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Palm Beach County schools to launch new mentorship training for teachers

Posted at 8:07 PM, Mar 06, 2017
and last updated 2019-03-26 15:49:52-04

There's new information on a story that still has many people talking nearly a week after it aired on WPTV.

Last week, Samantha Major -- a Boca Raton teacher -- spoke to WPTV about facing arrest and nearly losing her job, after a mentoring experience with a student turned into a nightmare.

There were a number of things that lead to the problem but ultimately, she believes teachers aren't getting enough mentorship coaching. Now, the superintendent hopes to do something about it.

"You do all sorts of jobs in a classroom, you're not just a teacher," said Dr. Kathryn Gundlach, president of the Classroom Teachers Association of Palm Beach County.

The Palm Beach County School District is working with the CTA to create a brand new training program for educators.

"So, what we've proposed is a teacher that will work with other teachers to train them to be mentors," said Gundlach.

It's an idea Gundlach said she and her colleagues have worked on for years.

"We are coming to a teacher shortage. It's already here. So the concern of losing a good teacher, we can't afford it," she said.

But the real reason this training is happening now is the controversy that almost cost Major -- a first year world history teacher at the time -- her job.

The district was contemplating firing Major for the events that took place while she mentored a student with mental health problems.

One of the allegations was that Major did not report the student's claims of abuse quick enough, even though it turned out the student lied. She also shared Bible quotes with the student, who had shared a common belief in the Christian faith with Major.

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After a lengthy investigation, Major will soon return to the classroom, surviving her ordeal that almost cost her her career.

"I hope teachers aren't discouraged from helping students," she said.

Major's experience prompted the district to implement new training to better support their teachers.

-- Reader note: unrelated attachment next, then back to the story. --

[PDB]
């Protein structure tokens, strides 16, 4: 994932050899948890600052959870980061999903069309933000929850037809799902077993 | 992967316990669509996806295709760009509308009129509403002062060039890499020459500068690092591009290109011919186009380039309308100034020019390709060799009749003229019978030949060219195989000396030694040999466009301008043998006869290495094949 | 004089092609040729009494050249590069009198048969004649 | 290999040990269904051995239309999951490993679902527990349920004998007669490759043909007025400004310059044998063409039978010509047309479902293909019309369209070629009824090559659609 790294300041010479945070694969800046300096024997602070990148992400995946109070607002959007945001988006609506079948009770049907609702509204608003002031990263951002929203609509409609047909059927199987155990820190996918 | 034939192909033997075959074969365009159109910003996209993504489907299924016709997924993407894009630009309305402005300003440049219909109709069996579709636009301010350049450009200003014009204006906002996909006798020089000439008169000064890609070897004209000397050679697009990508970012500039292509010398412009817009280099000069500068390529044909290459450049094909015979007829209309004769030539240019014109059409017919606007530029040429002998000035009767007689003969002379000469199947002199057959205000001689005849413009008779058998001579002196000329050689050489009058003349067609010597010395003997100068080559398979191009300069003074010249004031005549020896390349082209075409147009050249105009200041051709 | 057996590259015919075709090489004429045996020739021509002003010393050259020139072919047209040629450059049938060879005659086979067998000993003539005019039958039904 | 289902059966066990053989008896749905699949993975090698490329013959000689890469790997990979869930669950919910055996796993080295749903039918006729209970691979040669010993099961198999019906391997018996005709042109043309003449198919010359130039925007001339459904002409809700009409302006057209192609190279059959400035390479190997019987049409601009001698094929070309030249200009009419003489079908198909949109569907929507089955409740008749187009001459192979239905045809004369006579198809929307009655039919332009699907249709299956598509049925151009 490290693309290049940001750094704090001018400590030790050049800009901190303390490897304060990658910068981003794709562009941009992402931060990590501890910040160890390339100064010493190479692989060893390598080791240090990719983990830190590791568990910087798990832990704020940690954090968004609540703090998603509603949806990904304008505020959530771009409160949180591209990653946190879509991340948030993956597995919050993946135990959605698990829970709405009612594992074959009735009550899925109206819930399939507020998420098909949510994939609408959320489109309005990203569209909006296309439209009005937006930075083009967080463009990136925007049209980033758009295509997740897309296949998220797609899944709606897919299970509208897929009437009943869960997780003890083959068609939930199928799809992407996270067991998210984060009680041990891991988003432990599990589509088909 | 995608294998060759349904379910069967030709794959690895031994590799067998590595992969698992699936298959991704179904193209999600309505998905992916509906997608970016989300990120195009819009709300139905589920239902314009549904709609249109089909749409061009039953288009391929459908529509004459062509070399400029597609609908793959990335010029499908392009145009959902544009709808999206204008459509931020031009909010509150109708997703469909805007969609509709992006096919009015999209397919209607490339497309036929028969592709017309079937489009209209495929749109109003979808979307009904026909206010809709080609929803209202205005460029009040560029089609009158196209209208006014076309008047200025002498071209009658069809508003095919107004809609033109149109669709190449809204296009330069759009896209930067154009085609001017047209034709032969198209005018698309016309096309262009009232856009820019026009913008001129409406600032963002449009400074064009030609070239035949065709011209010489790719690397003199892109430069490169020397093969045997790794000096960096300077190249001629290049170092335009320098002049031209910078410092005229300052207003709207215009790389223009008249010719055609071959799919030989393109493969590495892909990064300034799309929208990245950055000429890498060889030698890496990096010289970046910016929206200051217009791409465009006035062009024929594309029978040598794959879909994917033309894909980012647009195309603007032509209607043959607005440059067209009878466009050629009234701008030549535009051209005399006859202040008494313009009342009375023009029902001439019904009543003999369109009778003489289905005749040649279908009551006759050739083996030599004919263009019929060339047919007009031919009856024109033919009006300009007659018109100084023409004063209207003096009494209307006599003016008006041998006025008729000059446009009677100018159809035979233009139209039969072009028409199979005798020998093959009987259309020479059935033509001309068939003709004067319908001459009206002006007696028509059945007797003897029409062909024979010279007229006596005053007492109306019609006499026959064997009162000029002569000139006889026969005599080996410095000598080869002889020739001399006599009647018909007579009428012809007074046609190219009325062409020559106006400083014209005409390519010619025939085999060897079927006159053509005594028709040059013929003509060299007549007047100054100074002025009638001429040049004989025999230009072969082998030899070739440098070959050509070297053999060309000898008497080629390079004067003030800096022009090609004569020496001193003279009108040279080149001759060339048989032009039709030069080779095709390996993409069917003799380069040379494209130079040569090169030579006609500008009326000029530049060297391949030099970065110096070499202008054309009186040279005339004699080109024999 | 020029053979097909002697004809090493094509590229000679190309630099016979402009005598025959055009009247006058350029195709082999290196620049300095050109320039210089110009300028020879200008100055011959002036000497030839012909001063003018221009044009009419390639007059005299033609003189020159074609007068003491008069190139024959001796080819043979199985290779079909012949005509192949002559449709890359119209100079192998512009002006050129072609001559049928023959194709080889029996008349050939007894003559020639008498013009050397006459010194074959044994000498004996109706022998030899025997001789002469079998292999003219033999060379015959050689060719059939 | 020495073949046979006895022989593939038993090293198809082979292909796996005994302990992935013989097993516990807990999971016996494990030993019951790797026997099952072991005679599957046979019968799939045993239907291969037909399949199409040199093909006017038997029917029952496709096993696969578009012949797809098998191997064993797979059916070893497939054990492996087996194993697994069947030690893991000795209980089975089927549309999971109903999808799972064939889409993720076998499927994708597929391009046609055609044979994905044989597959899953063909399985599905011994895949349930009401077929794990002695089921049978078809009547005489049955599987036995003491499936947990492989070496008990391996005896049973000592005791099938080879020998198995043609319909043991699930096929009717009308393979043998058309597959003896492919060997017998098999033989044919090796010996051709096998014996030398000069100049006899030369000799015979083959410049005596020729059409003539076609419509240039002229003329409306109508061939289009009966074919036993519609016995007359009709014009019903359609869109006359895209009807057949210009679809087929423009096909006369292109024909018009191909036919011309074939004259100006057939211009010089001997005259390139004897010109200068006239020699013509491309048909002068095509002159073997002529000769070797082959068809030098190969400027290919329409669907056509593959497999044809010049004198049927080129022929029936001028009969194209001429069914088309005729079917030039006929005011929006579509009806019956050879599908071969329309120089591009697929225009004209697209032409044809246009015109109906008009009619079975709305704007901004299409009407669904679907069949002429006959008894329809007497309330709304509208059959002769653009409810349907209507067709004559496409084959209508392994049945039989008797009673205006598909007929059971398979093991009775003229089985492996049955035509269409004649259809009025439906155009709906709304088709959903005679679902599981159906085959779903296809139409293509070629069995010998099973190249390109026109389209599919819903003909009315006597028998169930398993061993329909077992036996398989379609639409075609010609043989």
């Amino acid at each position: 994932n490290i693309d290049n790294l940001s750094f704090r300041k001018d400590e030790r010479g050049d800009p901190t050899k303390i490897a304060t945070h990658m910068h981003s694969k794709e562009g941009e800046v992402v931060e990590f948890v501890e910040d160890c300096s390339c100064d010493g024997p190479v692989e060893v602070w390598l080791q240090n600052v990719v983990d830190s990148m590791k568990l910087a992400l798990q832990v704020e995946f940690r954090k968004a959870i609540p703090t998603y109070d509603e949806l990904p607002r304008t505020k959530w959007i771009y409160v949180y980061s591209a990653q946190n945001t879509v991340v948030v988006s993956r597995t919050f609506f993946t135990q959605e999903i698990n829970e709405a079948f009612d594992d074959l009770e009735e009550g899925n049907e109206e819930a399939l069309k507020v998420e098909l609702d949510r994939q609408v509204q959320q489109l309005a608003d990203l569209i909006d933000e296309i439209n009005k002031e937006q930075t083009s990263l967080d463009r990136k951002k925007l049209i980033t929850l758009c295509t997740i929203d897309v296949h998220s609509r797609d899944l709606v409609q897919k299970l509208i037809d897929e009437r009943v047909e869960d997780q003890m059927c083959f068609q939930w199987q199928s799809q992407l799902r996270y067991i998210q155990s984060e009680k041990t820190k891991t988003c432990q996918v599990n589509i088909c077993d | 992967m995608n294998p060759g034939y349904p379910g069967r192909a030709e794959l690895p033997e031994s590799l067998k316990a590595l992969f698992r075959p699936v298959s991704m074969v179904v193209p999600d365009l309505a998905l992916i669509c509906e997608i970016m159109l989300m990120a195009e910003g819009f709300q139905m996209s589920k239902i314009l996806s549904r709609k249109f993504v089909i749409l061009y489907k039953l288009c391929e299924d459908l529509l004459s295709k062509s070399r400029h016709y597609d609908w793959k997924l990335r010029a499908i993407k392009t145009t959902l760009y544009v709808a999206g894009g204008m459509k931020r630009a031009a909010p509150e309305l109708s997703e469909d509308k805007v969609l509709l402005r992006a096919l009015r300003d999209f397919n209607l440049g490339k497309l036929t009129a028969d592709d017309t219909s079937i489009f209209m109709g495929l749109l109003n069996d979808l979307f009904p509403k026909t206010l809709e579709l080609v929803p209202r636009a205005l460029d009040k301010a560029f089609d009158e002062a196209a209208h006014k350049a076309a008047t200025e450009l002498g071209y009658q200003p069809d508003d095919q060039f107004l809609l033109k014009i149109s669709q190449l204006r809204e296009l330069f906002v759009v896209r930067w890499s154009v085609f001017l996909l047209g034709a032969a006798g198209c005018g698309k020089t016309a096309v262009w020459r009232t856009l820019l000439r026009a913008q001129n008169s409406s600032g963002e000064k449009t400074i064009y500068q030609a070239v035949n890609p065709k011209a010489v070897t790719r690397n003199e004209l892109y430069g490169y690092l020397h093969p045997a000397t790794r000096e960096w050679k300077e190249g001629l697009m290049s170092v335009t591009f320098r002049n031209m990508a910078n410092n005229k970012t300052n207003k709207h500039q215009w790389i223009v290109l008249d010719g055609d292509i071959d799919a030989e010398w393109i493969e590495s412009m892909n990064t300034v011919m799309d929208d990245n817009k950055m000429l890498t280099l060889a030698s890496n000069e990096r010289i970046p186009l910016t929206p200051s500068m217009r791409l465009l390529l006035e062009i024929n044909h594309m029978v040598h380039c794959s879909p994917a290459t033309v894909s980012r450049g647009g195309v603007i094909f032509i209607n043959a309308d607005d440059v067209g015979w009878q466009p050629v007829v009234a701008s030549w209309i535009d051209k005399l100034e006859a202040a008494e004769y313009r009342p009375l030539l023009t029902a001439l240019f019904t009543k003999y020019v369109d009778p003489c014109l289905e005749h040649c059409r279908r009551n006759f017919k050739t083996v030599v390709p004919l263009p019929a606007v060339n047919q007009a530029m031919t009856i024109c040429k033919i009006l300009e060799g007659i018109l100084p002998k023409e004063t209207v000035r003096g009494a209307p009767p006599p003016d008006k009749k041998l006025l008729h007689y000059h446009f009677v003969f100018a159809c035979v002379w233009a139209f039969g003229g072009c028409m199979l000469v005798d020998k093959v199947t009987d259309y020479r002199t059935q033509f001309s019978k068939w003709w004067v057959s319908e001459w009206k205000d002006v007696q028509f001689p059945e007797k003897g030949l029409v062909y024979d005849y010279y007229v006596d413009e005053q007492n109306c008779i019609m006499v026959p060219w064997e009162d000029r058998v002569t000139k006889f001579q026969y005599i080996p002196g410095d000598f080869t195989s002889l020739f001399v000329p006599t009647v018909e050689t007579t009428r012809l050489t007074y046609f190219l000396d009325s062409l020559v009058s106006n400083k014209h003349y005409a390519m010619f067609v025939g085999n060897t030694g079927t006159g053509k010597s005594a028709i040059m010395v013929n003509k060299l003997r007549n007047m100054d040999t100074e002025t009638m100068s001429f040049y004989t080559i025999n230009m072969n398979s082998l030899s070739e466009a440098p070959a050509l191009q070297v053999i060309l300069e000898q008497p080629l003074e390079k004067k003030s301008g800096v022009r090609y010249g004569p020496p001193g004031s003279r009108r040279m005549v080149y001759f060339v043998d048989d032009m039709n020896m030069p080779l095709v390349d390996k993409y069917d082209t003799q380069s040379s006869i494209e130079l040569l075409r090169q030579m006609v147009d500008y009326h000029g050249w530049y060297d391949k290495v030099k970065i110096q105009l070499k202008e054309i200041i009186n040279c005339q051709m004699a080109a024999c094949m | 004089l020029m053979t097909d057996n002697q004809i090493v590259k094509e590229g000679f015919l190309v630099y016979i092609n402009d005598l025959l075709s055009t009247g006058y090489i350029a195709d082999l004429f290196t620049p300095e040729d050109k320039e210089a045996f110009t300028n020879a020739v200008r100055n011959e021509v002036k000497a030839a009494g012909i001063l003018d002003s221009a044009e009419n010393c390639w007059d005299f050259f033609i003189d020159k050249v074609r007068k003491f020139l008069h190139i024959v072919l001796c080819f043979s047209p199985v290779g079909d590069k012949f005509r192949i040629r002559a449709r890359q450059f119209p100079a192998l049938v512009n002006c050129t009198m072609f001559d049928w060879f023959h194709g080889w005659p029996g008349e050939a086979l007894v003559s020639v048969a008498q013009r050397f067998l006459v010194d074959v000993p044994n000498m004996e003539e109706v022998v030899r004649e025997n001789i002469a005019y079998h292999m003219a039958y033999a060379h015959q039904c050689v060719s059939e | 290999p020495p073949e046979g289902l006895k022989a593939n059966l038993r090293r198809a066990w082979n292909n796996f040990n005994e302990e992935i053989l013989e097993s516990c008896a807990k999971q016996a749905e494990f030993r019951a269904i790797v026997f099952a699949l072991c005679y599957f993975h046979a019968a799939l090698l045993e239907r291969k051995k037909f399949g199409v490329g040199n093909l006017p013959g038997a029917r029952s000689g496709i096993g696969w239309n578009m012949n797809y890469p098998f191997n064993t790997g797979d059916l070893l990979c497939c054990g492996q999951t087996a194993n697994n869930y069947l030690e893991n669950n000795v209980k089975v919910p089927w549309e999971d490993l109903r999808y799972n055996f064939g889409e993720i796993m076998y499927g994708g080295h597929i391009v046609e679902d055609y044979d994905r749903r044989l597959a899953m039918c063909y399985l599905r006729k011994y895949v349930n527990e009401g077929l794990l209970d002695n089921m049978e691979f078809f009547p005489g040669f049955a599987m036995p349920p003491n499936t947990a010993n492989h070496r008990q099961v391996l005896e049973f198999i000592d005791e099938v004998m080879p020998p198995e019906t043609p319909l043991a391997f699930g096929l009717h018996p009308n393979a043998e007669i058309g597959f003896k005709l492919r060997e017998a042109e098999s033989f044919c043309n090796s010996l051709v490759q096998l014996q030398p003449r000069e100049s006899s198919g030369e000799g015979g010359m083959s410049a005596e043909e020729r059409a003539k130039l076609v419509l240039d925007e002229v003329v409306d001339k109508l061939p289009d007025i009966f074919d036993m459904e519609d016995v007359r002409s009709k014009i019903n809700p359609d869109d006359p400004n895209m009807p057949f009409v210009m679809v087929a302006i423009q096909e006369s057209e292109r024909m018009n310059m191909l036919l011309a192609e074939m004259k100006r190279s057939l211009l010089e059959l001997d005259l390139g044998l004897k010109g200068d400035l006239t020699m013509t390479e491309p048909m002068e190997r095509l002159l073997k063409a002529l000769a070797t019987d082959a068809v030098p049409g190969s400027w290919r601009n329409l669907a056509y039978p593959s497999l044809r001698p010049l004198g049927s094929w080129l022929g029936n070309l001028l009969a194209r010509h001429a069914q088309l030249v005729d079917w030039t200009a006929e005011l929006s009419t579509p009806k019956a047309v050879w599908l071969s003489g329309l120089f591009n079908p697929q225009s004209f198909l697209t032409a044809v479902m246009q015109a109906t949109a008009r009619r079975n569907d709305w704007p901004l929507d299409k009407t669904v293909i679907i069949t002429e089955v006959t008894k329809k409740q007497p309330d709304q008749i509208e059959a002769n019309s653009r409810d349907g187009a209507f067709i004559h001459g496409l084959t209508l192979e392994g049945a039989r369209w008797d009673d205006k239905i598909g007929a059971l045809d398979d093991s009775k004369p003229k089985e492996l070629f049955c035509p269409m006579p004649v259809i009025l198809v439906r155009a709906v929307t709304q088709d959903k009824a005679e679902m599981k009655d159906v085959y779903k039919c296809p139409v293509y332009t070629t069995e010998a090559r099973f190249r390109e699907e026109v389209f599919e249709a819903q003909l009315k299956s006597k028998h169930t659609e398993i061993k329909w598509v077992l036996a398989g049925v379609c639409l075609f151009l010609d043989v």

"I wish it happened for different reasons but I do believe it will helpful for teachers in the future," said Gundlach. "Dr. Avossa and I in talking last week, both saw a need for teachers to have some assistance, especially in their first three years. "

Superintendent Dr. Robert Avossa said of all the support they provide for teachers, mentorship training is one area that needs attention.

"We know that kids who come to school that aren't doing well, that may be dealing with social/emotional issues, need help, but that's where we need to be able to train them on how to manage those things," he said. "Our kids are coming to us with much greater needs than they ever have before and it's important that teachers know their boundaries and their limits."

Details are still being hashed out but the CTA hopes to incorporate mental health, dos and don'ts of mentoring, and other important aspects into training.

"And also to work on what should my boundaries be? What should I expect of families and students," she noted. "We don't always understand what is needed of us to help somebody else. Is it just to help and listen or should I be aware of other resources? That's kind of what we're looking at."

The district is looking at their budget and is hoping to launch the new training position as early as next school year.

"We just want to be able to make it as clear as possible so we can continue to attract and retain great teachers," said Avossa.

Other school districts in Florida, including Broward County, have training like this already in place.

The CTA is also applying for a grant with the American Federation of Teachers to train 15 local teachers this summer in mentorship.

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